Make Your Own GE-Free Breads

Summer 2001
Bread loaves
With the abundance of genetically engineered canola, corn and soy ingredients in processed foods sold at supermarkets, baking your own is often the only way to enjoy GE-free breads. Pam Bell photo.

By Roberta Bailey

Bread is elemental. It takes earth, water, air and fire to make it. Bread is basic, a one syllable word in most languages, a substance honored and sacred. At the center of every culture is some form of bread: tortillas, chapatis, pita, challah, dumplings, oat cakes, scones. For many, bread is closely linked with spirituality and human bonds, from giving thanks for a bountiful grain harvest to breaking bread. The Latin word companion means, literally, “a person with whom we share bread.” It is on hand at every meal, the comfort food that fills the voids of table and heart. It has brought forth many sighs of satisfaction.

For me, making bread is meditation and sensual art. Mixing together flour and grain, water, maybe nuts, or potato, egg, or squash, and spices, stirring them into a warm soft dough, the hand learns the perfect texture. A mindfulness occurs in shaping loaves or rolling out a chapati. Art exists in braiding challah or in a perfectly risen loaf. The smell of baking bread is sensual bliss.

The increased availability of good hearty breads has caused many a bread pan to gather dust. Concerns about food that is free of genetically modified organisms have caused some cooks to dust them off again. Most bread products in stores (even in co-ops) contain genetically engineered ingredients, such as corn, canola or soy. Organic flours and grains are readily available. By making your own bread with organic ingredients, you can be more assured of their safety.

Below are recipes for bread in all shapes and sizes. Making bread does not have to be an all day process. It doesn’t have to overheat the house. It can be quick, easy, elemental.


Pita Pocket Bread

(about 10 pockets)

1 Tbsp. dry baking yeast

2 c. lukewarm water

1 Tbsp. honey or sweetener

2 tsp. salt

5 to 6 c. flour, half unbleached white, half whole wheat

In a large bowl, dissolve the yeast in water and honey. Add salt and enough flour to make a stiff dough. Knead until smooth. Place the dough in a lightly oiled bowl, cover, and let it rise for two hours. You can also let it rise as long as eight hours if making the dough ahead is convenient.

Punch down the dough and shape it into a long, 3-inch diameter roll. Cut the roll into 1-1/2-inch thick slices, about 2/3 cup each. Preheat the oven to 500 degrees F. (A hot oven creates the pocket.) Roll into small balls, then roll each ball into a quarter-inch-thick round no greater than 5 or 6 inches in diameter. For exact thickness, place a 1/4-inch thick board on either side of the dough as a thickness guide.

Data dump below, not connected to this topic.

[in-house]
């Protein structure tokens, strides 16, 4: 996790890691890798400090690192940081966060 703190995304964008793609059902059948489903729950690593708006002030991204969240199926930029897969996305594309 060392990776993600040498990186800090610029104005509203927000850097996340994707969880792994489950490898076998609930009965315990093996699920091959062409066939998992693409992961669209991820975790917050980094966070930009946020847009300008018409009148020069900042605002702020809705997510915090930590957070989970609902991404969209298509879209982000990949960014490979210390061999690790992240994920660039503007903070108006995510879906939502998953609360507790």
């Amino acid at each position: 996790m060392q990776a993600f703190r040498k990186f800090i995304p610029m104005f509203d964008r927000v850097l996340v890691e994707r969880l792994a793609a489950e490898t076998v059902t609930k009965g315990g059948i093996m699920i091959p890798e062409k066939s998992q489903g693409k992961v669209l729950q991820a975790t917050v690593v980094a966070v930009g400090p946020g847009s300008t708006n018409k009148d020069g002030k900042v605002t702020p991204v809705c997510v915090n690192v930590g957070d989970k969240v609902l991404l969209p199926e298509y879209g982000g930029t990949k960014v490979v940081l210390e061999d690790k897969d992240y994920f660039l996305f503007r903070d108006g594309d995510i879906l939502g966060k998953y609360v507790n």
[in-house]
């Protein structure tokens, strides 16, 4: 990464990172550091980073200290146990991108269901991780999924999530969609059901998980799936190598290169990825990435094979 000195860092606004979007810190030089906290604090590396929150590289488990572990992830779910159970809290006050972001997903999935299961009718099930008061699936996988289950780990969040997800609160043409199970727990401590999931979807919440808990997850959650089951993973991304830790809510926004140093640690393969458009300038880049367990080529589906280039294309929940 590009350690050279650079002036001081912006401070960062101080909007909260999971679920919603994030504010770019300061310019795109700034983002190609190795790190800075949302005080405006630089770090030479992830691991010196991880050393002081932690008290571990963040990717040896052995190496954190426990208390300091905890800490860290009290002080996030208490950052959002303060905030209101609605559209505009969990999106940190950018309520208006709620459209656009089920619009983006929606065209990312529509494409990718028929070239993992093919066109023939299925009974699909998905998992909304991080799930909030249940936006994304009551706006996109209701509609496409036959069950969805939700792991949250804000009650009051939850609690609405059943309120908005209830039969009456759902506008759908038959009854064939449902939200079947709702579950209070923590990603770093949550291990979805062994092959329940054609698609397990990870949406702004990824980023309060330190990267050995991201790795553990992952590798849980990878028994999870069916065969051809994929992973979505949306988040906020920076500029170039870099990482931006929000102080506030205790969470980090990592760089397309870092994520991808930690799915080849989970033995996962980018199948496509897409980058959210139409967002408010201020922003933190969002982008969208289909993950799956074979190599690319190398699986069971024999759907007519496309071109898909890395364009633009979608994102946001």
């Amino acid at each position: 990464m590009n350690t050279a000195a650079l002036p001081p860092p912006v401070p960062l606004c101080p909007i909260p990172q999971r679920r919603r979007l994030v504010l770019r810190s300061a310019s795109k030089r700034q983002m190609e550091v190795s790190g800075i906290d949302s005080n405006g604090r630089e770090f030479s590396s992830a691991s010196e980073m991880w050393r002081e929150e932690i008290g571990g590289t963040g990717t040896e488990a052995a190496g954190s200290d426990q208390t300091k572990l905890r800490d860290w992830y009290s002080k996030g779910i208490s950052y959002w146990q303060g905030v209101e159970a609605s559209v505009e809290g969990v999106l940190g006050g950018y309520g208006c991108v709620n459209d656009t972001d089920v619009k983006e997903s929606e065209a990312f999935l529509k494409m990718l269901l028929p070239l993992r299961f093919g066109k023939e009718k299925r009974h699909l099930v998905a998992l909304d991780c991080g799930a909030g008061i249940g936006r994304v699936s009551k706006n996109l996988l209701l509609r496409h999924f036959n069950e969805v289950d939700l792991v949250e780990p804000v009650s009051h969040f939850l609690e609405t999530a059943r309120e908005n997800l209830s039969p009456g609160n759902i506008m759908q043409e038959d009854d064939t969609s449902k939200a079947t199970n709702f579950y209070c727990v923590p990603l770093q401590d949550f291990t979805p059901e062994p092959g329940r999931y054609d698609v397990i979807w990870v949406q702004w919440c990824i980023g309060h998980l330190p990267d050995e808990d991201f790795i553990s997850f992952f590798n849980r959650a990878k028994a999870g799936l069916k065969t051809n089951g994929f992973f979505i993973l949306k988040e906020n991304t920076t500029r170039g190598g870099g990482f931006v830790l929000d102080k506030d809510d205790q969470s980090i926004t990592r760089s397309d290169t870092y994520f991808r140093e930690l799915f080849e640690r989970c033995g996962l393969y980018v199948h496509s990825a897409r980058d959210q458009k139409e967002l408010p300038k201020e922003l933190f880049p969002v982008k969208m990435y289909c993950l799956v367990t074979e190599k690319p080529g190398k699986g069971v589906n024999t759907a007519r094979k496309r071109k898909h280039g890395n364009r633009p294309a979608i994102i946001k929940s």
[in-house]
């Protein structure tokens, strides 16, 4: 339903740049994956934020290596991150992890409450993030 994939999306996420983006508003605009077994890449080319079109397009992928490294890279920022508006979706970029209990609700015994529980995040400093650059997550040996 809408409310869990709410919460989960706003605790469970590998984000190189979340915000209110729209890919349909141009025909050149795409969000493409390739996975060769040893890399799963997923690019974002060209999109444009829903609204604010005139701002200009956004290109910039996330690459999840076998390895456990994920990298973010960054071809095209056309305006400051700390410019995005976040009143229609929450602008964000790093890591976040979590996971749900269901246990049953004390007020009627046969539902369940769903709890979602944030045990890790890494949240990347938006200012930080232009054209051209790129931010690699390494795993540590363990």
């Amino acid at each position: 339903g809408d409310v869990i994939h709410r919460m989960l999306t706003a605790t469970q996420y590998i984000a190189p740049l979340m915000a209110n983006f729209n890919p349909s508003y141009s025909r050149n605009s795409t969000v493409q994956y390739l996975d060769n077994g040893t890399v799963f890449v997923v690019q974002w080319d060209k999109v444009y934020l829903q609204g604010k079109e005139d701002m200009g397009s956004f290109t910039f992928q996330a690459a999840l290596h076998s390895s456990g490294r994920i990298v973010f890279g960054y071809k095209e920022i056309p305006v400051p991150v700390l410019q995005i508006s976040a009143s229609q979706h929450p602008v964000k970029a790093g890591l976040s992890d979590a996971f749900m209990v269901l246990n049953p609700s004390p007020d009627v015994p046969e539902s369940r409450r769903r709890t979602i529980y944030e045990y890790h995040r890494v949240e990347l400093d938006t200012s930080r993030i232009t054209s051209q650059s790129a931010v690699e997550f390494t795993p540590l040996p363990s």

Place the rounds on oven-warmed, oiled cookie sheets and bake at 500 F. on the lowest oven rack for eight minutes or until browned. Pita will puff some. Pockets should form naturally. To keep the bread soft, place it in a towel. For longer storage, cool and place the bread in plastic and refrigerate or freeze it.


Tortillas, Chapatis, or Flat Breads

One cup of flour makes

3 to 4 bread pieces.

3 c. flour, wheat or white (for tortillas use half masa harina, a corn flour. (Be sure to look for organic corn flour, since most non-organic is either genetically engineered or mixed with genetically engineered corn.)

1 c. water (or enough liquid to make a non-sticky dough)

1 tsp. salt

Place flour / masa harina in a bowl. Add water and salt and stir. Place egg-sized piece of dough on a well floured surface. Roll out to tortilla thickness with a floured rolling pin. Cook in a hot cast iron pan. I usually oil it lightly for the first bread, but not for the rest. Medium even heat is best. Too much heat will burn the tortillas. Flip and cook the other side.


Pizza Dough (also Italian Bread)

2. c. water

5 to 6. c. unbleached white flour (Can use 1 c. whole wheat)

2 tsp. salt

1 tsp. yeast

1 tsp. sweetener

Mix all ingredients into a soft dough, adjusting the amount of flour as needed. Let the dough rise for one to 12 hours as is convenient. At least two hours is optimal. Punch the dough down and stretch or roll it out to cover greased pans. This recipe makes two cookie sheet size crusts or four small crusts. Dough can be frozen by oiling a plastic 1-quart container, placing the dough in it and covering the container. It takes three hours to thaw at room temperature, eight hours in a refrigerator.


English Muffins

These can be made using any bread dough recipe, from basic to raisin or pumpernickel. Anything goes. Once the dough has risen until doubled in bulk, punch it down. Tear or cut off 1/2-cup size pieces of dough. Shape these into flattish English muffins and place them on a cornmealed surface to rise. Cook muffins over medium low heat on a lightly oiled griddle or cast iron pan. Turn them once they’re browned. Muffins usually split in the center, but some may need to be cut.


Sesame Crackers

Yield: about 6 dozen crackers

2 c. whole wheat flour

1 c. unbleached white flour

1 c. corn meal (organic)

1 to 2 tsp. salt

3/4 c. unrefined oil

water

sesame seeds

Mix flour, meal and salt. Stir in the oil. Add water gradually until the dough holds together but is soft enough to roll. Do not knead. Roll out thin on a well floured surface, sprinkle with seeds, and lightly roll them into the dough. Cut the dough into desired shapes. Bake at 375 degrees F. for 20 to 30 minutes or until lightly browned.

To make breadlike sticks, use 1/3 c. oil. Roll into long, thin sticks and then roll in seeds.

Bake until crisp.

About the author: Roberta lives in Vassalboro and works for Fedco. She is very active in seed saving efforts.

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